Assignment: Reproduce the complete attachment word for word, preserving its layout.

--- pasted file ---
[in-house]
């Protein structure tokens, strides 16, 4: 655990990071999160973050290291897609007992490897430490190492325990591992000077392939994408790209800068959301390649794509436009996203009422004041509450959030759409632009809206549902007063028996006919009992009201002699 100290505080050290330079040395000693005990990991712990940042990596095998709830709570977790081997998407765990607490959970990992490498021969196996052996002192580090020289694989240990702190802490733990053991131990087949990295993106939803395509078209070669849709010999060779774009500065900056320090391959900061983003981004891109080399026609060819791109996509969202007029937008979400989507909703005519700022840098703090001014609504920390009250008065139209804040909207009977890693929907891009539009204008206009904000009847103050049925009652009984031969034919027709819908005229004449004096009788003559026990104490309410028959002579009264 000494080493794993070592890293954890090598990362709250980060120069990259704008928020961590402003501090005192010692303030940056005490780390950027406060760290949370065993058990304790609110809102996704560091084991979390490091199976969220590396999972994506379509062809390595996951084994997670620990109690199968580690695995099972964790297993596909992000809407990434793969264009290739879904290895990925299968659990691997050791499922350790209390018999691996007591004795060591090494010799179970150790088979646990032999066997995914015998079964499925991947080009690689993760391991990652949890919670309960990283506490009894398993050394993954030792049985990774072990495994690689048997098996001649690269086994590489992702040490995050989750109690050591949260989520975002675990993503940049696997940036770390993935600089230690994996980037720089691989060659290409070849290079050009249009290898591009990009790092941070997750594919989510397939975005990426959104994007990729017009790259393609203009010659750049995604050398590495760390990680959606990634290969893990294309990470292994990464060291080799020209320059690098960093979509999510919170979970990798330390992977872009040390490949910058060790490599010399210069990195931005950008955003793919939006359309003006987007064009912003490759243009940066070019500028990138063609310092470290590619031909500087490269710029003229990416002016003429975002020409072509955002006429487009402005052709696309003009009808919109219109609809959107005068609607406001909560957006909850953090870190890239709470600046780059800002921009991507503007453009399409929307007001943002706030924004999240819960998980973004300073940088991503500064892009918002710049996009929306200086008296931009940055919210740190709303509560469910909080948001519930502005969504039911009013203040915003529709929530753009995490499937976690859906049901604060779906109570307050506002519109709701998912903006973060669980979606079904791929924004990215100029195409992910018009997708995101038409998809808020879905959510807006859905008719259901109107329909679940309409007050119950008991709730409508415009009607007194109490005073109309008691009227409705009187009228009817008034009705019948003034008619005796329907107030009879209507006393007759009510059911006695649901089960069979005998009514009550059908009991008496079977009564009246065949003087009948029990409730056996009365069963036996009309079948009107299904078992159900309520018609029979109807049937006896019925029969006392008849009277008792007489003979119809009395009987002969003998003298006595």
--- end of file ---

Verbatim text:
[in-house]
């Protein structure tokens, strides 16, 4: 655990990071999160973050290291897609007992490897430490190492325990591992000077392939994408790209800068959301390649794509436009996203009422004041509450959030759409632009809206549902007063028996006919009992009201002699 100290505080050290330079040395000693005990990991712990940042990596095998709830709570977790081997998407765990607490959970990992490498021969196996052996002192580090020289694989240990702190802490733990053991131990087949990295993106939803395509078209070669849709010999060779774009500065900056320090391959900061983003981004891109080399026609060819791109996509969202007029937008979400989507909703005519700022840098703090001014609504920390009250008065139209804040909207009977890693929907891009539009204008206009904000009847103050049925009652009984031969034919027709819908005229004449004096009788003559026990104490309410028959002579009264 000494080493794993070592890293954890090598990362709250980060120069990259704008928020961590402003501090005192010692303030940056005490780390950027406060760290949370065993058990304790609110809102996704560091084991979390490091199976969220590396999972994506379509062809390595996951084994997670620990109690199968580690695995099972964790297993596909992000809407990434793969264009290739879904290895990925299968659990691997050791499922350790209390018999691996007591004795060591090494010799179970150790088979646990032999066997995914015998079964499925991947080009690689993760391991990652949890919670309960990283506490009894398993050394993954030792049985990774072990495994690689048997098996001649690269086994590489992702040490995050989750109690050591949260989520975002675990993503940049696997940036770390993935600089230690994996980037720089691989060659290409070849290079050009249009290898591009990009790092941070997750594919989510397939975005990426959104994007990729017009790259393609203009010659750049995604050398590495760390990680959606990634290969893990294309990470292994990464060291080799020209320059690098960093979509999510919170979970990798330390992977872009040390490949910058060790490599010399210069990195931005950008955003793919939006359309003006987007064009912003490759243009940066070019500028990138063609310092470290590619031909500087490269710029003229990416002016003429975002020409072509955002006429487009402005052709696309003009009808919109219109609809959107005068609607406001909560957006909850953090870190890239709470600046780059800002921009991507503007453009399409929307007001943002706030924004999240819960998980973004300073940088991503500064892009918002710049996009929306200086008296931009940055919210740190709303509560469910909080948001519930502005969504039911009013203040915003529709929530753009995490499937976690859906049901604060779906109570307050506002519109709701998912903006973060669980979606079904791929924004990215100029195409992910018009997708995101038409998809808020879905959510807006859905008719259901109107329909679940309409007050119950008991709730409508415009009607007194109490005073109309008691009227409705009187009228009817008034009705019948003034008619005796329907107030009879209507006393007759009510059911006695649901089960069979005998009514009550059908009991008496079977009564009246065949003087009948029990409730056996009365069963036996009309079948009107299904078992159900309520018609029979109807049937006896019925029969006392008849009277008792007489003979119809009395009987002969003998003298006595």